7.28

There’s this kid on the train in the mornings, always there, on the 7.28 from Simla Crescent. Maybe he’s a bit on the aspergers side of life, but he’s ok. A Scot’s boy, always polite, always there to offer a standing adult a seat, his loud monotone booming ‘would you like a seat, sir?’. (No one ever does.) Today, as the ticket collector approached, he started fumbling for his ticket, sure it was in the breast pocket of his red blazer. But no, no ticket. Forgotten, left at home in the rush. But he’s always on this train, and always has a ticket. Everyone knows that, even the ticket man who passed without bothering to ask for the ticket. He’s honest this kid, and wasn’t going to ride without a ticket, so he called the conductor back and paid, hauling his wallet from his trouser pocket and shelling out the change. The ticket man was bemused, but took the money; other passengers were bemused; we all looked away knowing we wouldn’t have done the same.

Three things I hate today…

The guy on the train who always sits down the back and either ostentatiously busies himself with his important business, pausing only to scowl at anyone nearby who dares to talk, or if he’s accompanied by a colleague, spends the entire journey himself talking, clearly oblivious to the hypocrisy.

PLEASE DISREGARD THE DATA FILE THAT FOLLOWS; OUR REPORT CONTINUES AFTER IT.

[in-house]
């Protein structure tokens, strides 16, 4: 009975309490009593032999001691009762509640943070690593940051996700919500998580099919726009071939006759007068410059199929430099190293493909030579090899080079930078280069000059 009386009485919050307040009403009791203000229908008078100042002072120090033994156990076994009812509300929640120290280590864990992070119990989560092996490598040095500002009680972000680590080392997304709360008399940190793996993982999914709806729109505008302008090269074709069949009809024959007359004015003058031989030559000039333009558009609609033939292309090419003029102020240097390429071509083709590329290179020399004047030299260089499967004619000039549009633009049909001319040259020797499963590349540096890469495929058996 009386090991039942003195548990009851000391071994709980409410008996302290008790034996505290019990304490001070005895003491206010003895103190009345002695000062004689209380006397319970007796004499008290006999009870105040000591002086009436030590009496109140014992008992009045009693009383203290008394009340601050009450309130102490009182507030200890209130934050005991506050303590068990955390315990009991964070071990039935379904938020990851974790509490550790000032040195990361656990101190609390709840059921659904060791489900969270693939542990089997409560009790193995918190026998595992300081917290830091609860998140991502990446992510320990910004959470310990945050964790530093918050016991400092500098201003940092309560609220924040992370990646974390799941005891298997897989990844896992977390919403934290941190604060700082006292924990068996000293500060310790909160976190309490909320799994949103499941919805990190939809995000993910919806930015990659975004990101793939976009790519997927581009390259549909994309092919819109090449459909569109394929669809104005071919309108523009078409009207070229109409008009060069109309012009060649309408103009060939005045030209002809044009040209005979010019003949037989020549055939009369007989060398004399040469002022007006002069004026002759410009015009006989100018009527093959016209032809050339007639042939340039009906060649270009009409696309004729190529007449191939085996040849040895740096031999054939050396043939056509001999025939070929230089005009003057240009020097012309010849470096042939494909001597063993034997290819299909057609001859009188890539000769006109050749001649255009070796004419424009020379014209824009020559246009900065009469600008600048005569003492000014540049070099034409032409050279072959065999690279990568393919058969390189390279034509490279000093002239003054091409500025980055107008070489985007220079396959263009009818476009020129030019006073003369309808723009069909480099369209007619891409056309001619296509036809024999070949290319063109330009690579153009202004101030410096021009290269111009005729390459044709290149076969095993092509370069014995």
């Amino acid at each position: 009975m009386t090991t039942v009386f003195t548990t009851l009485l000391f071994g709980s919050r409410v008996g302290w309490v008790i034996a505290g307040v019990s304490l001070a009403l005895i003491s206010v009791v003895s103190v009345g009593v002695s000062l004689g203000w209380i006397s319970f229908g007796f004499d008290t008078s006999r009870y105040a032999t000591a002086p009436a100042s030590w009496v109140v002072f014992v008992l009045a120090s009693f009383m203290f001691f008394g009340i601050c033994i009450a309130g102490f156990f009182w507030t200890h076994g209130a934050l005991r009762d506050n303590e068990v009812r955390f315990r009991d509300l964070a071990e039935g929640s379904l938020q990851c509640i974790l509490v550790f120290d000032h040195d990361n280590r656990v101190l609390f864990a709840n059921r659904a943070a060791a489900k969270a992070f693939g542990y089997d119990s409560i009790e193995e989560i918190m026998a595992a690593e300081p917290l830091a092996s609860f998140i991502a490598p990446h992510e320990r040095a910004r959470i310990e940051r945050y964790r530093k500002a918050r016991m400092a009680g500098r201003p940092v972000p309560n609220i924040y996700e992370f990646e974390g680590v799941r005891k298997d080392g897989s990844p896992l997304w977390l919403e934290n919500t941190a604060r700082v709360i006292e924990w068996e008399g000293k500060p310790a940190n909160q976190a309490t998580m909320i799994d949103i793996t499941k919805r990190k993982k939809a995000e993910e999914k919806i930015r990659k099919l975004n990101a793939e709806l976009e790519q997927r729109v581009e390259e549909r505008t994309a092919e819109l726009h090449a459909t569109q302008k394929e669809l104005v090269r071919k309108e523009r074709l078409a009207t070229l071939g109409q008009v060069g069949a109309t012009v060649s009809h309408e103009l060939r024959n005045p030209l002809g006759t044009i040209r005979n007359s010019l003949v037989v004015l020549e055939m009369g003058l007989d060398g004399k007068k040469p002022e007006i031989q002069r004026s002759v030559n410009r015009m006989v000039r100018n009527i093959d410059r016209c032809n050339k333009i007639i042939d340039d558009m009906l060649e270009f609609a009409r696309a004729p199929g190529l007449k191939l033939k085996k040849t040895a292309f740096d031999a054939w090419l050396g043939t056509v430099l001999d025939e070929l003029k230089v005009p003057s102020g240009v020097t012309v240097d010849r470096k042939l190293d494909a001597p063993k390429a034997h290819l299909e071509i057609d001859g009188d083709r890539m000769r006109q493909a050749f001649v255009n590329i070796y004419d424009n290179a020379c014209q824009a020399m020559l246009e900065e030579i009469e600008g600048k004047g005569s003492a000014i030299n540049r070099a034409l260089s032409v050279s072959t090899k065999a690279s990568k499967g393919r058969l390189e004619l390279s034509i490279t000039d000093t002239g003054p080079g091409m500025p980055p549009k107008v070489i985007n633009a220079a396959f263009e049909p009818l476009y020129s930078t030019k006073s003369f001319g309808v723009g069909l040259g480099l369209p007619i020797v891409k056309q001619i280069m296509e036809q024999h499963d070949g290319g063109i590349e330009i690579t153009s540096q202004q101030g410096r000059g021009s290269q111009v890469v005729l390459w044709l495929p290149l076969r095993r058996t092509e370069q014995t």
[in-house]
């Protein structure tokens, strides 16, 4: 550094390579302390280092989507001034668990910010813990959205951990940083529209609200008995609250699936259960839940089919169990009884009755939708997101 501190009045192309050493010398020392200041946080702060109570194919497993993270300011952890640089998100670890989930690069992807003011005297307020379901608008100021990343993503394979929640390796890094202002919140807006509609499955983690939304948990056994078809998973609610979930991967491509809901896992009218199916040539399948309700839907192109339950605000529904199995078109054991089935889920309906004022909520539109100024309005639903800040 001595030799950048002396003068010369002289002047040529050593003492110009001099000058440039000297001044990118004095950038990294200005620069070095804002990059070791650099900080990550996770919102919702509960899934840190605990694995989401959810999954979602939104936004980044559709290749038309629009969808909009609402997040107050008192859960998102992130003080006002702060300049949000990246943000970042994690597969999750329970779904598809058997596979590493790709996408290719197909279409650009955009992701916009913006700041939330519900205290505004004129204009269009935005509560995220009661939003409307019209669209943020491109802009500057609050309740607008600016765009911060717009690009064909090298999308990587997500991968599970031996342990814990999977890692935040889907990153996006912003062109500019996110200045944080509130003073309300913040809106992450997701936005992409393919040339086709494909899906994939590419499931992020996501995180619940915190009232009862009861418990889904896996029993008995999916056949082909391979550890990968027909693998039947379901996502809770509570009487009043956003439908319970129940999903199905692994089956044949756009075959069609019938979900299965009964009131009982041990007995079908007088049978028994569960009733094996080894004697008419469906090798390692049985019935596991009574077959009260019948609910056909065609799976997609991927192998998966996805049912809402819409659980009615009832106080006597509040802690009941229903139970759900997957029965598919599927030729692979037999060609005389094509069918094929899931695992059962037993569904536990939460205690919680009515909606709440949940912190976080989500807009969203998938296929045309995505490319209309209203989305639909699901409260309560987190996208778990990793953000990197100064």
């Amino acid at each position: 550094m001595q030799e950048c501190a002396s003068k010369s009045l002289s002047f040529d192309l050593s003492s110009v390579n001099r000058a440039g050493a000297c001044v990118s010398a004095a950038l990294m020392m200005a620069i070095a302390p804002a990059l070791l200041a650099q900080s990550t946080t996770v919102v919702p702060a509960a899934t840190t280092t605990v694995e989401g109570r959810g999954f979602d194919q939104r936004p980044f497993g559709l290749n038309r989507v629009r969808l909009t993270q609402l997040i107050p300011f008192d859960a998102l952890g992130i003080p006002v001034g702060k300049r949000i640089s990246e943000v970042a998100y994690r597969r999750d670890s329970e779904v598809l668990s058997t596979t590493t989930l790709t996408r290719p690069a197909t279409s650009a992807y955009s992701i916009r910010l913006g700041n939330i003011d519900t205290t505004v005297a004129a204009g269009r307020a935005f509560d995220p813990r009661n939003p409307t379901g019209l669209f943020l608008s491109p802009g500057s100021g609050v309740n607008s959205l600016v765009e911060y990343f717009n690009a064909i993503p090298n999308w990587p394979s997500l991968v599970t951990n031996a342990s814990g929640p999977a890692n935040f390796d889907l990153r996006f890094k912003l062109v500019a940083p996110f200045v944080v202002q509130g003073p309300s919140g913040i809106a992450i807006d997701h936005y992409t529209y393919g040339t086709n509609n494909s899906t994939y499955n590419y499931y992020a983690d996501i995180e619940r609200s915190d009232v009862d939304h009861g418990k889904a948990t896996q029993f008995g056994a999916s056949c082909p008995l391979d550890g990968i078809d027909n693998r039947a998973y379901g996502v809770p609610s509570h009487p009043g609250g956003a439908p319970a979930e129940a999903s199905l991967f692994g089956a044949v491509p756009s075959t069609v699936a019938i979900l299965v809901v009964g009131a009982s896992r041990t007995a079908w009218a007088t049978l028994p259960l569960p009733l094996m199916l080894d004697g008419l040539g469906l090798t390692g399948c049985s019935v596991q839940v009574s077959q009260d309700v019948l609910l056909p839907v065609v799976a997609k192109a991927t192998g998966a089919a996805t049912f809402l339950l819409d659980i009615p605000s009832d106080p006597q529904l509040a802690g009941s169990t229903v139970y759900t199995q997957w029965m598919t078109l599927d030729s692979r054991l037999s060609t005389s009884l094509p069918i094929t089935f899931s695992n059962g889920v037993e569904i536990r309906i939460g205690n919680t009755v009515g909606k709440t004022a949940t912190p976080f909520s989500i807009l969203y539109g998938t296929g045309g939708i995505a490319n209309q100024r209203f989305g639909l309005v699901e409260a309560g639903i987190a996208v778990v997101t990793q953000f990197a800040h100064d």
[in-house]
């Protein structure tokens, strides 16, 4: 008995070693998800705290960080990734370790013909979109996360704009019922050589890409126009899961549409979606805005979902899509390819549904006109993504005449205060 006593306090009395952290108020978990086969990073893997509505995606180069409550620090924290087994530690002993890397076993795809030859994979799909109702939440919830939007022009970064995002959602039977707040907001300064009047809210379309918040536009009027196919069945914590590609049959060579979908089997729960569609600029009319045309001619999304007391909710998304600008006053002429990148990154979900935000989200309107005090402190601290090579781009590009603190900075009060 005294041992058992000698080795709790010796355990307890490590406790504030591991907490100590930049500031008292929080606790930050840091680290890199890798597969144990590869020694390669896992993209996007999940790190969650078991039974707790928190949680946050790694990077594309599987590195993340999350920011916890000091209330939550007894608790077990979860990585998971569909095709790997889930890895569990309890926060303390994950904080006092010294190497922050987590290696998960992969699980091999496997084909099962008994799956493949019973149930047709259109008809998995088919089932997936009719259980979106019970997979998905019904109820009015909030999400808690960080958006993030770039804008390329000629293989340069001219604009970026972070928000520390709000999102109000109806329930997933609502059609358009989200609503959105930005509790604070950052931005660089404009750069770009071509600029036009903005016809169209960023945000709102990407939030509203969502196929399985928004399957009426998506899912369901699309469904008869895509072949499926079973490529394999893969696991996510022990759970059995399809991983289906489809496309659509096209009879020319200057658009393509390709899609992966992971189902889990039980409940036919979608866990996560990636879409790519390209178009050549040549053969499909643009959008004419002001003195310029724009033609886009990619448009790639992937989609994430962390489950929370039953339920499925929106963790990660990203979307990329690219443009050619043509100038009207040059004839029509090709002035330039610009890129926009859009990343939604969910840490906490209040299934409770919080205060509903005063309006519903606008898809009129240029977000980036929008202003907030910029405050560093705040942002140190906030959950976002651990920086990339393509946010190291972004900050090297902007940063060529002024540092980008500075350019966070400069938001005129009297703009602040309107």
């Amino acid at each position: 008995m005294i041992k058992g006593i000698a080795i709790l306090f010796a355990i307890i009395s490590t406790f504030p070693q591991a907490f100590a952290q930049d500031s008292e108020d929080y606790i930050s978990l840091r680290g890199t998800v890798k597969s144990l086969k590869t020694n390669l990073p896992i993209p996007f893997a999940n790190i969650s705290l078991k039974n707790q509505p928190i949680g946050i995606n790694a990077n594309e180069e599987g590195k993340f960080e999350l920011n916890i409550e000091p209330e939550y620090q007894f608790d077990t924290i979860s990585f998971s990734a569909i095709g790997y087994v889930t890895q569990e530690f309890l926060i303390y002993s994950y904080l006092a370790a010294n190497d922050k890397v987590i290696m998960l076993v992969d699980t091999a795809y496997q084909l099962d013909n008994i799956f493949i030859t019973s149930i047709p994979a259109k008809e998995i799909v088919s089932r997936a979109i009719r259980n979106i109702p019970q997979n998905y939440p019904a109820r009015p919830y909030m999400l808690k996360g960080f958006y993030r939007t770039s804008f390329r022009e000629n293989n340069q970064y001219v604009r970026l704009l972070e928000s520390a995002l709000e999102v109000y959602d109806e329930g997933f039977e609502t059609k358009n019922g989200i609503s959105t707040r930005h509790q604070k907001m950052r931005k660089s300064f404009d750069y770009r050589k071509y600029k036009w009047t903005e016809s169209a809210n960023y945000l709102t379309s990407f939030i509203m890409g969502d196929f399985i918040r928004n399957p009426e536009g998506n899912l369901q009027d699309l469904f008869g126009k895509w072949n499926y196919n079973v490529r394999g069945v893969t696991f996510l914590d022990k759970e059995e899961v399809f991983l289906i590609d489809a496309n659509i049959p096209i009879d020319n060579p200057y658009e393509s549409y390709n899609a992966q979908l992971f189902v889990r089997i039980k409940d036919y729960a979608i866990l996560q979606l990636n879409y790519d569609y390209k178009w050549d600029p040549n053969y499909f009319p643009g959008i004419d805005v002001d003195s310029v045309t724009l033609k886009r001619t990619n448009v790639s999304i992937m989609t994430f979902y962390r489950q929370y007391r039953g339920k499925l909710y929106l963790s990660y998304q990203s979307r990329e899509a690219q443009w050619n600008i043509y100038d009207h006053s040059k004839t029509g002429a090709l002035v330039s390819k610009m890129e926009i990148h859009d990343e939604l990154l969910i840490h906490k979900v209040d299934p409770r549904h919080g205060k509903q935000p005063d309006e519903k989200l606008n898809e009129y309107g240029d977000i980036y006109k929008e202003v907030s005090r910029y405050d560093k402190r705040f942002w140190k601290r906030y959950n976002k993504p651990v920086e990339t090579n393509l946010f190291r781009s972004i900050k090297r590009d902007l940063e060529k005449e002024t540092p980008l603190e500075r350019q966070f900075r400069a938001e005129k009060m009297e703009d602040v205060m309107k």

That’s one, next is iPod users (is iPod generic yet? you know what I mean, people using MP3 players of any description). Again on the oblivion theme, they have no dea what’s going on around them. They’re no longer of this world. Not really a problem I guess until you try to get past one of them in a crowded shop. “Excuse me,” you say politely at first. “Excuse me,” with a little more urgency. Still no result. Perhaps you even say it a third time before – horror – you actually reach out and touch them to get their attention. And then they look horrified, then bewelidered, then somehow surprised that they hadn’t noticed you. “Excuse me, you can’t hear anything so you’re not really aware of where you are, ARE you?” (But you never say that, it’s just an apologetic smile.)

Large umbrellas. I’m not talking golf umbrellas, though they’re bad enough, but today I nearly lost an eye to a Wilson-brand tennis umbrella that was the size of a family tent. So big in fact it had vents to stop it and the bloke attached to it from flying off in the wind. Is rain really so dangerous people need to ensure a 2 to 3 metre clear zone around themselves? Just plain silliness.

That’s it, everything else I like immensely.